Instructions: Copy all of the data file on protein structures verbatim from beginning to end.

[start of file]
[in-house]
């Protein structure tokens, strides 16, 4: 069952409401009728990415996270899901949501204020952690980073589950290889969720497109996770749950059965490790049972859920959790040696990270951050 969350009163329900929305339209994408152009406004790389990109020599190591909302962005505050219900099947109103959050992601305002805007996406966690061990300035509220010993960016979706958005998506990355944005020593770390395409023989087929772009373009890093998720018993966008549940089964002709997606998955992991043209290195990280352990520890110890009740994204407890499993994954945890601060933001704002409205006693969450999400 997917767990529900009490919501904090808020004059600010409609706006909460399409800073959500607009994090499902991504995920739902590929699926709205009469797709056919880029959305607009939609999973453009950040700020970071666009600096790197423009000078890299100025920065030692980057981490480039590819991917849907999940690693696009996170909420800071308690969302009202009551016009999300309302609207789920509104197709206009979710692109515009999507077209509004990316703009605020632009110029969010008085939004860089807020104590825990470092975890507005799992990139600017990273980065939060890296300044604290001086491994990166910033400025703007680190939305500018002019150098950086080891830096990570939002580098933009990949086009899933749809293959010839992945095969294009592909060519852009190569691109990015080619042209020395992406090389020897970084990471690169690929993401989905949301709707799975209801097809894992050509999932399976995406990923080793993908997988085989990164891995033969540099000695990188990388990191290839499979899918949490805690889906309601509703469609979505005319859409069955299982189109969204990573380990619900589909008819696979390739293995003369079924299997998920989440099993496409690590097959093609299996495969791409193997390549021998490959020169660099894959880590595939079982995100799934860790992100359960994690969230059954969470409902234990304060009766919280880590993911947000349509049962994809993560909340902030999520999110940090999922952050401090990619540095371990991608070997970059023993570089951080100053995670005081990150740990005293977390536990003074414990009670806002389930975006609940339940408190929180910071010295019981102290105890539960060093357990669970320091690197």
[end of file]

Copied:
[in-house]
């Protein structure tokens, strides 16, 4: 069952409401009728990415996270899901949501204020952690980073589950290889969720497109996770749950059965490790049972859920959790040696990270951050 969350009163329900929305339209994408152009406004790389990109020599190591909302962005505050219900099947109103959050992601305002805007996406966690061990300035509220010993960016979706958005998506990355944005020593770390395409023989087929772009373009890093998720018993966008549940089964002709997606998955992991043209290195990280352990520890110890009740994204407890499993994954945890601060933001704002409205006693969450999400 997917767990529900009490919501904090808020004059600010409609706006909460399409800073959500607009994090499902991504995920739902590929699926709205009469797709056919880029959305607009939609999973453009950040700020970071666009600096790197423009000078890299100025920065030692980057981490480039590819991917849907999940690693696009996170909420800071308690969302009202009551016009999300309302609207789920509104197709206009979710692109515009999507077209509004990316703009605020632009110029969010008085939004860089807020104590825990470092975890507005799992990139600017990273980065939060890296300044604290001086491994990166910033400025703007680190939305500018002019150098950086080891830096990570939002580098933009990949086009899933749809293959010839992945095969294009592909060519852009190569691109990015080619042209020395992406090389020897970084990471690169690929993401989905949301709707799975209801097809894992050509999932399976995406990923080793993908997988085989990164891995033969540099000695990188990388990191290839499979899918949490805690889906309601509703469609979505005319859409069955299982189109969204990573380990619900589909008819696979390739293995003369079924299997998920989440099993496409690590097959093609299996495969791409193997390549021998490959020169660099894959880590595939079982995100799934860790992100359960994690969230059954969470409902234990304060009766919280880590993911947000349509049962994809993560909340902030999520999110940090999922952050401090990619540095371990991608070997970059023993570089951080100053995670005081990150740990005293977390536990003074414990009670806002389930975006609940339940408190929180910071010295019981102290105890539960060093357990669970320091690197």